Last week we jetted off to Berlin for a week to stay with pals.  Not wanting to go through the rigmarole of having to check our luggage in and out, we settled on taking hand luggage only.  Luckily Berlin is hot this time of year, so we didn't need lots of big jumpers and snow boots, but I still wanted to maximize space, and still have something I could throw on in the evenings as it started to cool off.

This little shrug is one of three that I made a few years ago, as a novice crocheter.  It's the simplest pattern know to woman kind as all it is is a rectangle.  This one measures 75cm x 45cm and uses a basic granny stitch worked side to side.  All you then do is fold it in half and sew together 7cm at either end.  That is literally it.  And it was perfect while on holiday.

You can make yours wider and longer if you prefer, all you need to make sure is that the width goes across your shoulders, and there's enough length so that when you sew the edges together, you can get your arms through the holes.  And you can use any stitch that you like, I have another in an open scallop which looks awesome, and another in super chunky yarn which is great as a winter body-warmer.

So you know I take a LOT of yarn porn?  And it's not necessarily obvious what it's for?  Well, I can finally show you!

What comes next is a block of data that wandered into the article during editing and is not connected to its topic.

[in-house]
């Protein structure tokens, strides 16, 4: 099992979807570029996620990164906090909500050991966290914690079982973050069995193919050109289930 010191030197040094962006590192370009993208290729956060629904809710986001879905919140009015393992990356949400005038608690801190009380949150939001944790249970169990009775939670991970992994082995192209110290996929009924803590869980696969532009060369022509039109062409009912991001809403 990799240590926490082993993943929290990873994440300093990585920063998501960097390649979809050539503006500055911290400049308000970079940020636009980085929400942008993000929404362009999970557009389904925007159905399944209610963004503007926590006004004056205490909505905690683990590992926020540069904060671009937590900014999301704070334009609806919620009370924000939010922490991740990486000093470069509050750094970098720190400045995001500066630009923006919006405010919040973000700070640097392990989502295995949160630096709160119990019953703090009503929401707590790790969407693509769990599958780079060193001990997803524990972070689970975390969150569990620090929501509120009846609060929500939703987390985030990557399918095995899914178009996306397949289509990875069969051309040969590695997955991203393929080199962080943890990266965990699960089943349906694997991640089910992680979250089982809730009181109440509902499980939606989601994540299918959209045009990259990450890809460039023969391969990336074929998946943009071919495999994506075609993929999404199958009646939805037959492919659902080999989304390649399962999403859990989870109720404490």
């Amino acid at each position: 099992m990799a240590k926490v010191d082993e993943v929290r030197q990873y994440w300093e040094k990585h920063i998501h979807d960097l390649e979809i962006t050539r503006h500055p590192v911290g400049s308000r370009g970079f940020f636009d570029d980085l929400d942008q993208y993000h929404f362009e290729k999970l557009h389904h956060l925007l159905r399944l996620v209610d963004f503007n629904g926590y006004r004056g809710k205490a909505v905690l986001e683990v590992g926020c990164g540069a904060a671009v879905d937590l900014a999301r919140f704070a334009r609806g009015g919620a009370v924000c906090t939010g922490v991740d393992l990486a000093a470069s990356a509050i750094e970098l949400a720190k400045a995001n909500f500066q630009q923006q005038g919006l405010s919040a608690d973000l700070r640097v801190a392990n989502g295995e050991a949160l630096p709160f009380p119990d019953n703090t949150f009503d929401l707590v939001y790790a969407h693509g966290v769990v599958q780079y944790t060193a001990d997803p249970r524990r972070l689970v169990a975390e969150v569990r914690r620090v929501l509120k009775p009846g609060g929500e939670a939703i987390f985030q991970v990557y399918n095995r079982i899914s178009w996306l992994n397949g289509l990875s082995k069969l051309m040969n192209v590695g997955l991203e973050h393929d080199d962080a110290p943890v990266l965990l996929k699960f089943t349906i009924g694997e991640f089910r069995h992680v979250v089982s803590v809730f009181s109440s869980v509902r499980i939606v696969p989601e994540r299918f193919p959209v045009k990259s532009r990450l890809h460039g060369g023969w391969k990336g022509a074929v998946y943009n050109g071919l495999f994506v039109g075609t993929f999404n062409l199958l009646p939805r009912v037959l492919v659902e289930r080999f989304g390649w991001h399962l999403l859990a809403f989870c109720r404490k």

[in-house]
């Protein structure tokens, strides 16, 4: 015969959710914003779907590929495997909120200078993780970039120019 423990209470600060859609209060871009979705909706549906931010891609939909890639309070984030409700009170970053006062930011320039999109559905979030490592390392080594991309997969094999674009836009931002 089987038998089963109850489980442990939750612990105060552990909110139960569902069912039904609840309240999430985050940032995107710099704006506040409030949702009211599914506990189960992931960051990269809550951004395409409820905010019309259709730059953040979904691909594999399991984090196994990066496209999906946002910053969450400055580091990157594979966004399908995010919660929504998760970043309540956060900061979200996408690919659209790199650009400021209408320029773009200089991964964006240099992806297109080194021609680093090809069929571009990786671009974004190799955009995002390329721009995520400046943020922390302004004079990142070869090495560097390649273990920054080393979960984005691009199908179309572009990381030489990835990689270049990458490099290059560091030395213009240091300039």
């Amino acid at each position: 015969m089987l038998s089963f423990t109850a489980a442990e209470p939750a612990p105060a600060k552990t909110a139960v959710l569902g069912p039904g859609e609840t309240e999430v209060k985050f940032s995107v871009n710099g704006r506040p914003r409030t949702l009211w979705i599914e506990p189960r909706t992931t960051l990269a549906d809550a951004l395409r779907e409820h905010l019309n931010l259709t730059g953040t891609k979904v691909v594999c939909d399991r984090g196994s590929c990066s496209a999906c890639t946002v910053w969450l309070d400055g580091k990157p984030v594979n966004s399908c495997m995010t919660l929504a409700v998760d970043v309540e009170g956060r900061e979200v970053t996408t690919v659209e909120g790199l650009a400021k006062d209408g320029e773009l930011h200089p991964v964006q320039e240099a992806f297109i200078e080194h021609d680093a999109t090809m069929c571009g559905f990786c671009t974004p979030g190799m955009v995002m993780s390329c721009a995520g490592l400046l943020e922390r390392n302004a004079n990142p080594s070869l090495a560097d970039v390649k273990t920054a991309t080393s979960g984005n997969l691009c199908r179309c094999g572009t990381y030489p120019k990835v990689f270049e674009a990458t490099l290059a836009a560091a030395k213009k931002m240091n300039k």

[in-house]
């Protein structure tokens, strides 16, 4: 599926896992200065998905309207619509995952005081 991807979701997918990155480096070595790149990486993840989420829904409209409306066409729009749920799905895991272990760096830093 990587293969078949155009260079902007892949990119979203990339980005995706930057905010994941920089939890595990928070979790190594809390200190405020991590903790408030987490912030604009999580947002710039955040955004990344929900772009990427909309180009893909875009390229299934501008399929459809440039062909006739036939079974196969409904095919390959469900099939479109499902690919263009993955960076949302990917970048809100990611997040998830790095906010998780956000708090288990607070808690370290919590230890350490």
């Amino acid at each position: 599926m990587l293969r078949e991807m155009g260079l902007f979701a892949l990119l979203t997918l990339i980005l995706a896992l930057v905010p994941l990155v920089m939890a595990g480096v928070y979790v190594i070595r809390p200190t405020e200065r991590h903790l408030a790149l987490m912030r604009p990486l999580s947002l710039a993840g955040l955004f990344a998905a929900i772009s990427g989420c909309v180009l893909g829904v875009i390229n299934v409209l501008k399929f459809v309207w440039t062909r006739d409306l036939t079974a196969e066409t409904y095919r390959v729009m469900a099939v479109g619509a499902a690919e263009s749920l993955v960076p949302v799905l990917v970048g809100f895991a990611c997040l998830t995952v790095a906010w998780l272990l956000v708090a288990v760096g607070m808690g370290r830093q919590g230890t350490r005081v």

This is the first piece of clothing I've ever designed, and it was inspired by the colours of the autumn leaves in the Sussex countryside.  It's a really REALLY simple design, you start at the neck, and work your way down, this means you can keep trying it on until it fits you  perfectly across the bust, and then it's a case of just joining up the body.  If you fancy giving it a whirl yourself, you can get the pattern here, I promise, it's a perfect place to start if you've never made clothes before.

I'd also fully advocate playing with your own favourite colour palettes, and experimenting with your own stripes.  I'd love to see them!  If you want to share just tag me up on instagram (@steelandstitch) xxx

Hello ladybirds, one of the things you learn during teacher training is that people take things in, in different ways and at different times.  So to support the students on my current course, I've been making vlogs of the techniques and patterns we're following each lesson.  They're all there for you to access too, from the very beginning (it still doesn't quite match up tp being in an actual lesson, where you get proper guidance on things you don't understand, and helpful hints and pointers, but it's a pretty good start).

This weeks lesson is going to incorporate how to make a magic ring.  This is one of the single, most useful things I ever learned, and as a result it has a video all to itself.  It is quite technical to master, and definitely takes a few goes, but it's really worth sticking with.  Here you go: How to Make a Magic Ring.

p.s. everyone asks about this yarn!  It's Debbie Bliss 'Cleo', it's super easy to work with and gives great definition.